This article was originally published on October 25, 2021.
For those of you who work as content editors for the UM-Dearborn website, you know that content management systems matter a lot. CMSs are the backend software platform you interact with on a near daily basis, as you strive to build smartly organized multimedia web pages that share vital information and stories about your part of the UM-Dearborn community. In almost every way, CMSs make routine tasks so much easier than the old days. In the pre-CMS era, even doing something simple, like creating a department web page or a news story, took some basic coding knowledge and maybe help from a web professional. With a modern CMS, anyone can quickly learn how to build and update great looking pages, without knowing a stitch of HTML. And that allows folks across the UM-Dearborn community to collectively share the role of creating our university website. Go team!
UM-Dearborn’s content management system is Drupal, a powerful open-source CMS that’s a favorite of educational and government institutions, and version 7 has served us well for many years. Next month, though, we’re making the jump to Drupal 9, which Web Strategy and Services Director Laura Garling says adds important new features that both content editors and public users of the website will notice.
Improved navigation is one of the Drupal 9-related upgrades Garling is most excited about. For example, a student visiting today’s version of the Undergraduate Admissions page would find a left-side navigation menu that contains nine different main menu options, e.g. “Incoming Freshman,” “Transfer Students,” “Admitted students,” “DearBORN Ready,” etc. In the new version, Garling says each of the main menu options has the ability to open a collapsible set of more specific options. Click or tap “Transfer Students,” for example, and you’ll now get a sub-menu of relevant topics, e.g. “Apply as a Transfer Student,” “Will My Courses Transfer?” and “Meet Your Counselors.” This lets folks find the most popular resources much more quickly, without having to dig through a web page.
Garling says content editors are also going to love the new creative potential of Drupal 9. For example, there’s going to be more flexibility for organizing multimedia content, including new options for image sizing and alignment and for embedding videos hosted on the university YouTube channel. And the interface our content editors interact with is more efficiently organized (for the CMS geeks out there, Garling describes it as “more Wordpressy”), giving editors the ability to tweak content and page settings from a single screen. One other cool feature: Editors can now share unpublished versions of pages or stories with colleagues so they can get feedback before their work goes live. “We tried to be really responsive to the kinds of things our editors were asking for, and I think in general, folks will login and immediately see they have options that will make their jobs easier,” Garling says. “The platform will still be recognizable, which is important — you don’t want to change everything at once. But I think this sets the stage for doing a lot of fun and interesting things on the website that we couldn't do before.” Garling says they’ll have drop-in training sessions and written documentation to help content editors make the transition.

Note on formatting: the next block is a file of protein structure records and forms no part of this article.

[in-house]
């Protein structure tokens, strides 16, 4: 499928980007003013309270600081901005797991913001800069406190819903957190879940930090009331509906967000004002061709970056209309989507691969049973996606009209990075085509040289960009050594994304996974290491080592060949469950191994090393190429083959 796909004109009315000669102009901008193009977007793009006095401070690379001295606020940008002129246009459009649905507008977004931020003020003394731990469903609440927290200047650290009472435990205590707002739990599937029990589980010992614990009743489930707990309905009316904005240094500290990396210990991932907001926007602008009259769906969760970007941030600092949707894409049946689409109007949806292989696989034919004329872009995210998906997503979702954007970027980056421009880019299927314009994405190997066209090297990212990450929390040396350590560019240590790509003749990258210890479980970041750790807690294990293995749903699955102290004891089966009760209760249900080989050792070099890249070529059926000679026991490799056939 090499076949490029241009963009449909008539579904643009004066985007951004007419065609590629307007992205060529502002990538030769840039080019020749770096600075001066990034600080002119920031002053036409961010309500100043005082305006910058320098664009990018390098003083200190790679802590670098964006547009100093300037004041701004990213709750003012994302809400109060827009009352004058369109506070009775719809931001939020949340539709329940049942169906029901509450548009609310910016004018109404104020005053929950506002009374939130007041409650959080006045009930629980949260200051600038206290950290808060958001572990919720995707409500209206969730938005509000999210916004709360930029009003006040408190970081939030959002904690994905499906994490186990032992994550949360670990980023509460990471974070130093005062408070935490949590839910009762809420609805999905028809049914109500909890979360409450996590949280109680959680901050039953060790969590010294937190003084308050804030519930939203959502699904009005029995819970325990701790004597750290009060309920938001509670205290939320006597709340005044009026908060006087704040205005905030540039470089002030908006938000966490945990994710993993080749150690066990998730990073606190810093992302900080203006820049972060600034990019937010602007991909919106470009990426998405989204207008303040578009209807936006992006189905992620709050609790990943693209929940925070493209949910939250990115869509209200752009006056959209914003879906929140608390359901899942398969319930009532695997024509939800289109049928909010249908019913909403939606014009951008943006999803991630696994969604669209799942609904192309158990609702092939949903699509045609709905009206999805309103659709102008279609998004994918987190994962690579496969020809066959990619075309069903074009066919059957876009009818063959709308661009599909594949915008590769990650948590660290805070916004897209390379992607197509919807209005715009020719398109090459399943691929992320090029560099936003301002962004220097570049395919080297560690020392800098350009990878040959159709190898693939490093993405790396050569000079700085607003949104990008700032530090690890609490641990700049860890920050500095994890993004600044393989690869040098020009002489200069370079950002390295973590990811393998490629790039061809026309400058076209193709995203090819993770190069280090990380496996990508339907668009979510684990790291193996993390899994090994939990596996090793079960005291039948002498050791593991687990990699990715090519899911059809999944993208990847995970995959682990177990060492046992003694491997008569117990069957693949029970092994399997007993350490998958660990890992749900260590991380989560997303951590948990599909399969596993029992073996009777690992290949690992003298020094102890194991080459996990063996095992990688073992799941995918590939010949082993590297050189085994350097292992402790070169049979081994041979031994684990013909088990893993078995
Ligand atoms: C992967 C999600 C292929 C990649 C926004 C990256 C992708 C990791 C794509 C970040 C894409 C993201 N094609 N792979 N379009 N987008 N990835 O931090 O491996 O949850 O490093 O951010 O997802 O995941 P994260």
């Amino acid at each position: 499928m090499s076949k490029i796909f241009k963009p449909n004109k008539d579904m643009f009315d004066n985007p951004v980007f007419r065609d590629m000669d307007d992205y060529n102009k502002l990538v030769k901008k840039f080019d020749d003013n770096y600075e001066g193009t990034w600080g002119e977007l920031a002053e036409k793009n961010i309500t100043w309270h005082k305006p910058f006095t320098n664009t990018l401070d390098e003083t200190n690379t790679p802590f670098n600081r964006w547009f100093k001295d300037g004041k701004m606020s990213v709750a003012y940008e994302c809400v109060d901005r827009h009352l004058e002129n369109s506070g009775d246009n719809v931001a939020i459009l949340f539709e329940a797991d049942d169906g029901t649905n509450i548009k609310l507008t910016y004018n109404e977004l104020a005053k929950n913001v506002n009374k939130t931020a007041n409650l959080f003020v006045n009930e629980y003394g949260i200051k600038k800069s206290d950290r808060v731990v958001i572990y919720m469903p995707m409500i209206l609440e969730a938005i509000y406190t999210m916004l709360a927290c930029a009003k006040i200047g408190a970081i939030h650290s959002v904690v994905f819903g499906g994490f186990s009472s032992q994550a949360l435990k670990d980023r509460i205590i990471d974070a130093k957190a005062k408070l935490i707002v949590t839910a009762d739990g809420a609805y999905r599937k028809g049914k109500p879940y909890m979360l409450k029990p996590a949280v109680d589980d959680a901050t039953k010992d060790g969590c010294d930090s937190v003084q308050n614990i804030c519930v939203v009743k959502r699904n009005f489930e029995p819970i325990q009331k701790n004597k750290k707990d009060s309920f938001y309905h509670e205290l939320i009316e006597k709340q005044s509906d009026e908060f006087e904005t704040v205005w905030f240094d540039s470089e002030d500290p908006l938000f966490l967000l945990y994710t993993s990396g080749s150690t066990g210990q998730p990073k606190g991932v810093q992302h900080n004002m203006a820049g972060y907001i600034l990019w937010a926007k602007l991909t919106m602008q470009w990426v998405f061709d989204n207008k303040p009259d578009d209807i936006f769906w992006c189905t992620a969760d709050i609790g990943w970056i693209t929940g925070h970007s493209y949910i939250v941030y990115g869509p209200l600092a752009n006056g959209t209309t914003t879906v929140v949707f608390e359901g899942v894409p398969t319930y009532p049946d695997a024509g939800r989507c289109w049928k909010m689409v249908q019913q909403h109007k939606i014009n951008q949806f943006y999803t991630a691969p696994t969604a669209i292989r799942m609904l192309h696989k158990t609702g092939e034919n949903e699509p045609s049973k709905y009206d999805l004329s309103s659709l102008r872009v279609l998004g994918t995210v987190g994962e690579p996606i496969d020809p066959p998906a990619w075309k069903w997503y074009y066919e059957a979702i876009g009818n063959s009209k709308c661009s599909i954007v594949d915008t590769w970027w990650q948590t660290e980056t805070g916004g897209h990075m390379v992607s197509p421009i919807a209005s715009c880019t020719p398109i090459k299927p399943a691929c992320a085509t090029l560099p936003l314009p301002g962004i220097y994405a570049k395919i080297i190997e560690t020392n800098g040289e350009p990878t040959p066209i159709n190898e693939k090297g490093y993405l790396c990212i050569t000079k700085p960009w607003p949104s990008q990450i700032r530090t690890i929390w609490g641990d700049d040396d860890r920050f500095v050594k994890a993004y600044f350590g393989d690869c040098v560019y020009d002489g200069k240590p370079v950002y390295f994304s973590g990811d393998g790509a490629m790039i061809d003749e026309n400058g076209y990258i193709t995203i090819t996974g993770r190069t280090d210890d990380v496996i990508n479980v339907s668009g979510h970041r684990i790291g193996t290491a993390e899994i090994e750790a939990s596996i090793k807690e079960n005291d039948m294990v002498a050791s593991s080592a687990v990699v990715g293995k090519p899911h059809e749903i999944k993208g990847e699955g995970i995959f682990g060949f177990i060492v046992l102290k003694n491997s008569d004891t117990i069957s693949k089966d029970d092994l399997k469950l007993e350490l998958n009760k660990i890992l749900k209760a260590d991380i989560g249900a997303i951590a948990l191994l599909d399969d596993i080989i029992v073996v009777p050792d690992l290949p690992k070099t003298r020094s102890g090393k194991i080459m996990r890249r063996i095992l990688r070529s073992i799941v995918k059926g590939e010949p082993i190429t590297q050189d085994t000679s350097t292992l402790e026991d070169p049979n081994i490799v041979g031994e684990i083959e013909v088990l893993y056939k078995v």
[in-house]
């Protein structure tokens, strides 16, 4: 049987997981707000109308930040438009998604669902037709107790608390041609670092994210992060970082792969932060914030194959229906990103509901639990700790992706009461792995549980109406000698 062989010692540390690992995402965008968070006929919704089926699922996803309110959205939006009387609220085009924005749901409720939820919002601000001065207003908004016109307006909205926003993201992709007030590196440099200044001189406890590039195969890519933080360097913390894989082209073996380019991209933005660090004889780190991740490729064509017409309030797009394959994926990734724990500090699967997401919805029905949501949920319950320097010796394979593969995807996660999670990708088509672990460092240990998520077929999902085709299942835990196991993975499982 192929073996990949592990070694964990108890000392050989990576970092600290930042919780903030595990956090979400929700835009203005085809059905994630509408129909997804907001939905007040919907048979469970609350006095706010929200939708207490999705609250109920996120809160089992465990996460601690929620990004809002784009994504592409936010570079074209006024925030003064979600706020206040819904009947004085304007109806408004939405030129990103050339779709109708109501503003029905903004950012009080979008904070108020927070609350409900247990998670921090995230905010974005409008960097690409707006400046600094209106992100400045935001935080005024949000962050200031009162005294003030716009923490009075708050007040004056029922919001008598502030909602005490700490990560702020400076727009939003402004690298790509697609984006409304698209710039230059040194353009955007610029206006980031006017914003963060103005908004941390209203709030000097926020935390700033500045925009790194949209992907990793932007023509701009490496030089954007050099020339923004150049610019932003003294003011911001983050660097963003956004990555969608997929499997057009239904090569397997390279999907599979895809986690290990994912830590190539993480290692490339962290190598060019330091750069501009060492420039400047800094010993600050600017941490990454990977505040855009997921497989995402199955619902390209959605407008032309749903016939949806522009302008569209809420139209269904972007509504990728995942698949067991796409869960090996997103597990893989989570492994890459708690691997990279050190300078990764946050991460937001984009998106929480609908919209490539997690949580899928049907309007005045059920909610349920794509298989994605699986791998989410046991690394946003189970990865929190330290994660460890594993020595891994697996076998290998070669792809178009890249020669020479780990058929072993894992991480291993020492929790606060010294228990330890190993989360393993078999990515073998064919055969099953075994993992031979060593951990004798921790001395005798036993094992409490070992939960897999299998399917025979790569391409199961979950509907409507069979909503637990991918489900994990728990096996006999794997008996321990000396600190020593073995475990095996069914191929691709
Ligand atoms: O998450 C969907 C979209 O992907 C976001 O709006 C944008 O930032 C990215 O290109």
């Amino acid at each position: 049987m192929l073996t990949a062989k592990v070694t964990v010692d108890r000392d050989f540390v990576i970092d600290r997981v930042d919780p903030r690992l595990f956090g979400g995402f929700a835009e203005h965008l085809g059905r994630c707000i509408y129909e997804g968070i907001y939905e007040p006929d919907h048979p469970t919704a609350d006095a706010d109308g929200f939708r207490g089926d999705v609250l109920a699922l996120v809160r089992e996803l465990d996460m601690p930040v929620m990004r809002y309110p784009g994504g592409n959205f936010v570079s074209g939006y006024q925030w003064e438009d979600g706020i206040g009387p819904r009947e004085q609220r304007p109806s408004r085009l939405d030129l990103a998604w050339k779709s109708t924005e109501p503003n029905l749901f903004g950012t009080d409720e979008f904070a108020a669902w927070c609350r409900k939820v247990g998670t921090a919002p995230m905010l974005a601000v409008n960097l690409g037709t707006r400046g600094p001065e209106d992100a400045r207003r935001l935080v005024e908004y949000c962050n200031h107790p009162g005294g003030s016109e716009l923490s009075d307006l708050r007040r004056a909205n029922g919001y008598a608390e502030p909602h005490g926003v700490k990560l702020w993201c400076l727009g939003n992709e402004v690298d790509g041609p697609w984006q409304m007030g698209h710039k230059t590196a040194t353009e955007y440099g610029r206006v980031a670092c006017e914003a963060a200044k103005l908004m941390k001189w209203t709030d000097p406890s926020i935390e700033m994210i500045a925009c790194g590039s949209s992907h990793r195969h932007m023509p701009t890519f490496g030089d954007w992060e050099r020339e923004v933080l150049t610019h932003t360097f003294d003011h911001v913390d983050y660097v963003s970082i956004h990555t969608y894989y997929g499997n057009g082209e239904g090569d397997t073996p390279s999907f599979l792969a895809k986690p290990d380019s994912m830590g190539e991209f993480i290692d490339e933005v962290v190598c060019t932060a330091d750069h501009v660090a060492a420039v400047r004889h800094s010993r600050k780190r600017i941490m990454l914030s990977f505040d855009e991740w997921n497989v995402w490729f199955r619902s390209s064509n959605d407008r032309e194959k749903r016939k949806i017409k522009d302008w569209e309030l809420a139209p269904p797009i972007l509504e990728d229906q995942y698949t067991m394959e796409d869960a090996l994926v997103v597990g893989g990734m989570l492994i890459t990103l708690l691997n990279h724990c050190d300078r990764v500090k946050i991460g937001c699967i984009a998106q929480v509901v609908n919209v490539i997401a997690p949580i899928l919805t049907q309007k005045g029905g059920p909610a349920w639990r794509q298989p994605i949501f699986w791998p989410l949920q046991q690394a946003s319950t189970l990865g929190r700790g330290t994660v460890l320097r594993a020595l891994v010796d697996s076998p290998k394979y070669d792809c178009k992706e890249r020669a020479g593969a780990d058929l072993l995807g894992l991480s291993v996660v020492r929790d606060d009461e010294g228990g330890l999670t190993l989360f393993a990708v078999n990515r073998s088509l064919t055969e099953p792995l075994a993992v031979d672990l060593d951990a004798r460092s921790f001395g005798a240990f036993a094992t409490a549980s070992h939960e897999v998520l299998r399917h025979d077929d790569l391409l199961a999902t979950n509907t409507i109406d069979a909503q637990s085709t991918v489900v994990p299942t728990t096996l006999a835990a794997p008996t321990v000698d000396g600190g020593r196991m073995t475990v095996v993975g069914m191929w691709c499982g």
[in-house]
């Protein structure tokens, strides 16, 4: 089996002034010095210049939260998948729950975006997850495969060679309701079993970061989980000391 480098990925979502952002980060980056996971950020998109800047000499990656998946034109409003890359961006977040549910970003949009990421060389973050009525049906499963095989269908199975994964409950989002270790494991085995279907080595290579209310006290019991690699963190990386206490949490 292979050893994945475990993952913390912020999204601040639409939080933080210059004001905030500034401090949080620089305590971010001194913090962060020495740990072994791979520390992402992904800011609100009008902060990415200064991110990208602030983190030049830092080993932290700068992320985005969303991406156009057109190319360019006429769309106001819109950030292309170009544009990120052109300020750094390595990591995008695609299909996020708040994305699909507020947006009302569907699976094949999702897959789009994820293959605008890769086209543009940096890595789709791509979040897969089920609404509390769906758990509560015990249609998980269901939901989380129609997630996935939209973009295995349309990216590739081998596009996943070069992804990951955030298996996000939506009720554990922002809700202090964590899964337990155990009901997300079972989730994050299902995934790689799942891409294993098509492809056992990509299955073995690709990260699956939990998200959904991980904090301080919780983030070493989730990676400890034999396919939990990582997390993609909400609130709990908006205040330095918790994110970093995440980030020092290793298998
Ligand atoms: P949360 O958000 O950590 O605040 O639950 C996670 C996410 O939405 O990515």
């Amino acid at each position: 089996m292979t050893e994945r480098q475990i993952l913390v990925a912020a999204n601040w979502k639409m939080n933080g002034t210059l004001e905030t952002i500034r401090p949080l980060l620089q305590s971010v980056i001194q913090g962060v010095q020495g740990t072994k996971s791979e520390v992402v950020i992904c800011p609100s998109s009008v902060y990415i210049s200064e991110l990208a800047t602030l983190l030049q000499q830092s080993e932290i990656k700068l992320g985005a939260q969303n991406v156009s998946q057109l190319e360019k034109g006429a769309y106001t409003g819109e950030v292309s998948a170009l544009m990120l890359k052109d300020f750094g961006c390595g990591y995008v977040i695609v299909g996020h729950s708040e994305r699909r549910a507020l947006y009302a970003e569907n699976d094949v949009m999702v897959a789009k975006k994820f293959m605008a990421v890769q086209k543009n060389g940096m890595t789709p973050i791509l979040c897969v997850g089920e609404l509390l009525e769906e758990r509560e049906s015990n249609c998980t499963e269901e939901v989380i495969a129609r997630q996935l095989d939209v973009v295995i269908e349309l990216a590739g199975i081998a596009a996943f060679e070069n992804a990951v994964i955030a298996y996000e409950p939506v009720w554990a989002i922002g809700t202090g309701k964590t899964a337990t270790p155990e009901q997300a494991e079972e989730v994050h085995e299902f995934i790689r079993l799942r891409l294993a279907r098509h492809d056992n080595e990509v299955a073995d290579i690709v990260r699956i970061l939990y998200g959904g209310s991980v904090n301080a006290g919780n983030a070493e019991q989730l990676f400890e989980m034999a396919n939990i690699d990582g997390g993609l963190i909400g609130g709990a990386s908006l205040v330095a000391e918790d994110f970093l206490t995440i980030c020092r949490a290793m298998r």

Preparing for this upgrade has been a huge team effort, and everyone on UM-Dearborn’s small but mighty web team has played an important role. Garling says Karen McCullough, who started at UM-Dearborn in March, provided some essential fresh eyes, especially on visual aspects of the project. Christina Hu came back from an unexpected leave and immediately jumped in to help take the project over the finish line. And Adam Zehel, who’s the marketing and communications specialist for the College of Business, took on some extra hours with the web team, providing an essential “insider’s perspective,” given his usual role as a content editor.
Look for signs of all their hard work when the Drupal 9-powered version of the UM-Dearborn website launches this November.
Story by Lou Blouin